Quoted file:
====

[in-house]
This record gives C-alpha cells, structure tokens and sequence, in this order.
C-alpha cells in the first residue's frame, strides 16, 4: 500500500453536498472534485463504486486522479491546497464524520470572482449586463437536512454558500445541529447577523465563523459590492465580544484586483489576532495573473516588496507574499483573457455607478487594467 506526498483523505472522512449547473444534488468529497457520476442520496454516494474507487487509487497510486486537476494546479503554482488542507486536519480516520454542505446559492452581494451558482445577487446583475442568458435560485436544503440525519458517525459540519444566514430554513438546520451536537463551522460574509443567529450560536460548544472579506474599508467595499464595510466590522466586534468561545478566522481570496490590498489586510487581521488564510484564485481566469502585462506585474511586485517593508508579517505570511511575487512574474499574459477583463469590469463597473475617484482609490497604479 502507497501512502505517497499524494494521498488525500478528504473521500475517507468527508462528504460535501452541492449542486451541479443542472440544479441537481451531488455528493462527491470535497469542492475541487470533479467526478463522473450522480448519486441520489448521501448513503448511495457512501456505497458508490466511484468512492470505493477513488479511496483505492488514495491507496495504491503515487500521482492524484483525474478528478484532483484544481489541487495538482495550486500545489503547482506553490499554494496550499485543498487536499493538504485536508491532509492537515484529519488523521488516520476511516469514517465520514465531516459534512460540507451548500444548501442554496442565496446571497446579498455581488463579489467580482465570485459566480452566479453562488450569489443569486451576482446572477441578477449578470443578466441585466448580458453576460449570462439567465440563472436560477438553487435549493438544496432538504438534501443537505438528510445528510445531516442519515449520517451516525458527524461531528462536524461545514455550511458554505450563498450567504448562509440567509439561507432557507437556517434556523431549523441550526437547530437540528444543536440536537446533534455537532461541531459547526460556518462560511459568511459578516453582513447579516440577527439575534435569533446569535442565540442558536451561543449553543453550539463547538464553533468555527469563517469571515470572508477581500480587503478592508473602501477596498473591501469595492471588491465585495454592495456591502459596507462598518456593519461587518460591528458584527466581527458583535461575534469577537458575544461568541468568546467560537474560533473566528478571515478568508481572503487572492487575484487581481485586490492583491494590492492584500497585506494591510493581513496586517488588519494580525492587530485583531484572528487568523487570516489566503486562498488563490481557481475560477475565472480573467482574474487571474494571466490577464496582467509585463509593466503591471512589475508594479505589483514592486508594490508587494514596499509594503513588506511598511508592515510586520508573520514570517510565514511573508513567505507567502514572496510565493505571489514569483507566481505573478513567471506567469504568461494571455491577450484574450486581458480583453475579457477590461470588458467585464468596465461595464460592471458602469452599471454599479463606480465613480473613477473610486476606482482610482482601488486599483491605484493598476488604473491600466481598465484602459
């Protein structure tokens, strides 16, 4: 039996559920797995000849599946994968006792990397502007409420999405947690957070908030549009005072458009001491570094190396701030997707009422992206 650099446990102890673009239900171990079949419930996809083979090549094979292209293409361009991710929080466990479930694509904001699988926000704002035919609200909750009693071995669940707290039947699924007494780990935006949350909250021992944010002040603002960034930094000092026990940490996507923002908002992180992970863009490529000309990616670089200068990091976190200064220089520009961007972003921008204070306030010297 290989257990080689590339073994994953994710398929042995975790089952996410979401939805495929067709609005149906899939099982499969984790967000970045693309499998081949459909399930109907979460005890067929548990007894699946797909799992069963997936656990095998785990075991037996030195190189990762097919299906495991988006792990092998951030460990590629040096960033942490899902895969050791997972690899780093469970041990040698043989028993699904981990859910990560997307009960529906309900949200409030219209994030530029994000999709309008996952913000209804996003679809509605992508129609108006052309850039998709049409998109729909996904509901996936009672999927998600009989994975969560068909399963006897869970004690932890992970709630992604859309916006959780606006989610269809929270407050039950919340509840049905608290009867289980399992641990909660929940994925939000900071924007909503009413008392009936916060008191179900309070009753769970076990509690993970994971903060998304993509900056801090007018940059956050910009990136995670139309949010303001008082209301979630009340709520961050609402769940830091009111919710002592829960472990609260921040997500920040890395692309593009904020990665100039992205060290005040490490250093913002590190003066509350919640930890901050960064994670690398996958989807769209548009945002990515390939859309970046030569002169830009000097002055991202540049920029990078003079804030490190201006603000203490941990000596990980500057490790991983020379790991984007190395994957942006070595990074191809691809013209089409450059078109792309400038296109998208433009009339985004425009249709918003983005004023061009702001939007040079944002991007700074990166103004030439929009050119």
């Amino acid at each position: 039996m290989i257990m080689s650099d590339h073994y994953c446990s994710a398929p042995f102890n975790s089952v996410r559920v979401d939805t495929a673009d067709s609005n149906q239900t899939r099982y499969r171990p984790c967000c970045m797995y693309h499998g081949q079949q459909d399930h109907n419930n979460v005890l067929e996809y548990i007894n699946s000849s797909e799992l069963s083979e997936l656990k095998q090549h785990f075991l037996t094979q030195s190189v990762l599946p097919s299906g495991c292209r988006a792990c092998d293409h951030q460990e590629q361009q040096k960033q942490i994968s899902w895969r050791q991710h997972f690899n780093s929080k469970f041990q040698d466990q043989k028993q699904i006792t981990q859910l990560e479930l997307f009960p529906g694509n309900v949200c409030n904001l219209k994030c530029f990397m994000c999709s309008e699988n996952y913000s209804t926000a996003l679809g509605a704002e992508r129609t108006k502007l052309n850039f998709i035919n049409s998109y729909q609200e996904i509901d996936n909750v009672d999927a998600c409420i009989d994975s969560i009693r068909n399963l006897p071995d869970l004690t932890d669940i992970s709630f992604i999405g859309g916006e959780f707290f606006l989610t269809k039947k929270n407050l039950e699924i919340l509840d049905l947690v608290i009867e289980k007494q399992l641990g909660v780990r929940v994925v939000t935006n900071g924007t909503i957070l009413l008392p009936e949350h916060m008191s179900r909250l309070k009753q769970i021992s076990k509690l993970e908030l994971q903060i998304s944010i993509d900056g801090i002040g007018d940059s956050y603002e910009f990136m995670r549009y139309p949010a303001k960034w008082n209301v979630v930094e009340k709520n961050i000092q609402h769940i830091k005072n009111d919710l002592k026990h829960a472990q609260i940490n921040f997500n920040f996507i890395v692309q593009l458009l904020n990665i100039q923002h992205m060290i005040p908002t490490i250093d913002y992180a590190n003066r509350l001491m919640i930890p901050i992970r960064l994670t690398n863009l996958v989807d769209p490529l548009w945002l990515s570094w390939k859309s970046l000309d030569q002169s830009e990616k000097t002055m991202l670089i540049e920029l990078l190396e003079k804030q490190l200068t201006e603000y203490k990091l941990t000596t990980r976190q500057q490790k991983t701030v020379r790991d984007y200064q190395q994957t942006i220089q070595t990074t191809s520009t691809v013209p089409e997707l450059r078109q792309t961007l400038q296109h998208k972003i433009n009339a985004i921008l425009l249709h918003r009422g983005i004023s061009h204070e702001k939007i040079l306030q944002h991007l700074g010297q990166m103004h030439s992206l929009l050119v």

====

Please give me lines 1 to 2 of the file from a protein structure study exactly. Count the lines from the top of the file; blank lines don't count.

[in-house]
This record gives C-alpha cells, structure tokens and sequence, in this order.